About Me

In writing the "About Me" portion of this blog I thought about the purpose of the blog - namely, preventing the growth of Socialism & stopping the Death Of Democracy in the American Republic & returning her to the "liberty to abundance" stage of our history. One word descriptions of people's philosophies or purposes are quite often inadequate. I feel that I am "liberal" meaning that I am broad minded, independent, generous, hospitable, & magnanimous. Under these terms "liberal" is a perfectly good word that has been corrupted over the years to mean the person is a left-winger or as Mark Levin more accurately wrote in his book "Liberty & Tyranny" a "statist" - someone looking for government or state control of society. I am certainly not that & have dedicated the blog to fighting this. I believe that I find what I am when I consider whether or not I am a "conservative" & specifically when I ask what is it that I am trying to conserve? It is the libertarian principles that America was founded upon & originally followed. That is the Return To Excellence that this blog is named for & is all about.

Wednesday, November 16, 2011

Beware Of Spending Cut Gimmicks

All of the attention in Washington these days is focused on the unconstitutional Joint Select Committee on Deficit Reduction, aka the Super Committee, whose deficit reduction report is due by November 23.  Seemingly forgotten in all this is the fact that the latest Continuing Resolution (CR) that is required because Congress cannot agree on a budget expires @ midnight on November 18.  The CR has become the standard way the federal government is funded.  We have had several CRs during the last twelve months – but no actual budget.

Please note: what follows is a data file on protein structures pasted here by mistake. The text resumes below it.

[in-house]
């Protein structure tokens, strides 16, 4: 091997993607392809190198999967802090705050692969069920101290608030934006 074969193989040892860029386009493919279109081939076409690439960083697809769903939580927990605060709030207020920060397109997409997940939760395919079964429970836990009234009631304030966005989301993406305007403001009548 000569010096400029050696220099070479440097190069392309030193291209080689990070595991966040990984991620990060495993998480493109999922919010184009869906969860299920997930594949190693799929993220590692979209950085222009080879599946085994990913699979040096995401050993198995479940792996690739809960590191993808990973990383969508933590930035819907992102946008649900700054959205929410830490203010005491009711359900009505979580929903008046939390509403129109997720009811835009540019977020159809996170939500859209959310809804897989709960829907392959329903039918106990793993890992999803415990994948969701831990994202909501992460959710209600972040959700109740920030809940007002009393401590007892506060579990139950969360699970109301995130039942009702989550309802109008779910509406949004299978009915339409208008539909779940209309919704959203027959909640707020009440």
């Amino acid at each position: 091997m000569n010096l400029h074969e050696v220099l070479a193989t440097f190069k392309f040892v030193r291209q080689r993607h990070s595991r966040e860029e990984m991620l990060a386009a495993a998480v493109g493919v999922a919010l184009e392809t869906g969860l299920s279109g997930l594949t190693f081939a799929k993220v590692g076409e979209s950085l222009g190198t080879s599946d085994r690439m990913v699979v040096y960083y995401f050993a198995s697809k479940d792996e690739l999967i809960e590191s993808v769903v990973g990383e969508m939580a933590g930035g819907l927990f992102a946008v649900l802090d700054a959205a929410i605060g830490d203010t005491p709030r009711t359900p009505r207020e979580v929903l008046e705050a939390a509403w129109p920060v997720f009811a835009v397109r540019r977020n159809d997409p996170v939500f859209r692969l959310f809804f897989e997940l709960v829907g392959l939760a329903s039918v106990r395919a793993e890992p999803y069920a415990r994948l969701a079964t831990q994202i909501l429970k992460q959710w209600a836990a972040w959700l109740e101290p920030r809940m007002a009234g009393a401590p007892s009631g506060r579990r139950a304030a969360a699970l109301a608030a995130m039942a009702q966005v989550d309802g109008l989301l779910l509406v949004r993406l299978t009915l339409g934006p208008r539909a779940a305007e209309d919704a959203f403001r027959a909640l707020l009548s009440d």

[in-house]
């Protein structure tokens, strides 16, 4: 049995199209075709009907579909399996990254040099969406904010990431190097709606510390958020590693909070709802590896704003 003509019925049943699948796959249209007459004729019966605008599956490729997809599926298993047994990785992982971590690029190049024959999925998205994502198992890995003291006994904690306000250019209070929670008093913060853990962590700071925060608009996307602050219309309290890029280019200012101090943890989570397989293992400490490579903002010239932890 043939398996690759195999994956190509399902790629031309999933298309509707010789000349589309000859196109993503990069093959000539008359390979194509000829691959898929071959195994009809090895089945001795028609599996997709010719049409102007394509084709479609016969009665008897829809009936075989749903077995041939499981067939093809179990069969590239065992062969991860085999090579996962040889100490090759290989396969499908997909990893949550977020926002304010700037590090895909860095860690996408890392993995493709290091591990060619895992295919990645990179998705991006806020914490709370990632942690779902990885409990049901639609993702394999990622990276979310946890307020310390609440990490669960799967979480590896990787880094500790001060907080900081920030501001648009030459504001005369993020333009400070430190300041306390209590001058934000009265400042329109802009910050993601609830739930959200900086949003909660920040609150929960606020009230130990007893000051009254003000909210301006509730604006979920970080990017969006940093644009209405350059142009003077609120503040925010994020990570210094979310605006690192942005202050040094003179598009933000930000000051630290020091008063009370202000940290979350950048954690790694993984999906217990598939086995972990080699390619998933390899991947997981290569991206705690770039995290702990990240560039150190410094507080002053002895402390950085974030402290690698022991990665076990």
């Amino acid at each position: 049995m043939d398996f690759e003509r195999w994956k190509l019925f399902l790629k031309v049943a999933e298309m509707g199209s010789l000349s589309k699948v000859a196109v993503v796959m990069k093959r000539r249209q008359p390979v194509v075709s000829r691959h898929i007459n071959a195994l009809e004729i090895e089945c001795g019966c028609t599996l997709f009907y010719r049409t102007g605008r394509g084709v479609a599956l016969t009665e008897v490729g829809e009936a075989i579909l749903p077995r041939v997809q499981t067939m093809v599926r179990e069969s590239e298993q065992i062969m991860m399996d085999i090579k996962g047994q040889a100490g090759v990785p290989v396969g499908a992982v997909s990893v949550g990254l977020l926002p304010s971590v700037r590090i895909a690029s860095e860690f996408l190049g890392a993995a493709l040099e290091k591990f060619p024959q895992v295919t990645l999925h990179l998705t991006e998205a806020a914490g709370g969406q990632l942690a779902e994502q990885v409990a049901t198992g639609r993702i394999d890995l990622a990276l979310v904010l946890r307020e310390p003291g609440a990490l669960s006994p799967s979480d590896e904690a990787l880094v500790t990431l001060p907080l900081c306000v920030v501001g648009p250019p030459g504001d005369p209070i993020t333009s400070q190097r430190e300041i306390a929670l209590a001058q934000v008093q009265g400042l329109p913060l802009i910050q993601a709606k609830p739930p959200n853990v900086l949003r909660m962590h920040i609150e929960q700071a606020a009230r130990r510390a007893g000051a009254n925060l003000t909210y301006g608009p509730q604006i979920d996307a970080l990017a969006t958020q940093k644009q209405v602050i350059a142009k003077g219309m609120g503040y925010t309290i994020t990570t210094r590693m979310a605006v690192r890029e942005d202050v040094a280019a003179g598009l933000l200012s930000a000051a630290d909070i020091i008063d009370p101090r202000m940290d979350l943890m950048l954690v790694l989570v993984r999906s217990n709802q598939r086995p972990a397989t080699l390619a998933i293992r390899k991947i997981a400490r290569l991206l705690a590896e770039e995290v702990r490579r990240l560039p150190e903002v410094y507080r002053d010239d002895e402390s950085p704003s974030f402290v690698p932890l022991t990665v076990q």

The Super Committee needs to agree by November 23 on deficit reduction of $1.2 trillion over the next ten years, or if Congress doesn't approve a bill by December 23, automatic across-the-board spending cuts will be triggered on December 23 that start in January 2013.  (BO has said he will veto any measure that does not include @ least $1 trillion in tax increases.)  Programs such as Social Security, Medicaid, food stamps and veterans' benefits are not included in any potential cuts.  Potential Medicare cuts pertain to providers only - not senior beneficiaries.

Please be reminded that even an amount of $1.2 trillion over ten years amid all of the trillions that will be spent over that period is not really a significant amount of the total.  Congressman Paul Ryan's budget plan of last April – generally regarded as the most fiscally responsible budget presented - would still increase the national debt by some $5 trillion over the next 10 years and continue $400 billion annual budget deficits through at least 2021. 

All of this is a good barometer to see that the great majority of our elected reps are not taking their fiscal responsibilities seriously – they are just kicking the can down the road @ our expense & hope to be retired themselves before the people who are relying on all of the government programs they have promised have the rug pulled out from under them – how cruel.

As November 23 approaches we had better watch for more gimmicks rather than substantive spending cuts.  Please watch this short video prepared by Tea Party Patriots that shows how some of these gimmicks work.

Also the op-ed below from the November 15 WSJ provides an excellent illustration re how to reduce the deficit if we really want to.  This is especially important as we just reached another milestone into uncharted waters – the national debt just topped $15 trillion.

A Short Econ Quiz for the Super Committee By Steven E. Landsburg

Why an extra trillion in 'irresponsible' deficit spending can't become 'responsible' if paid for by higher taxes.

A) Spend less.
B) Earn more.
C) Stop at the ATM more often so you'll have more cash in your pocket.
Do we all understand why C is a really bad answer? Good. Now let's try another one.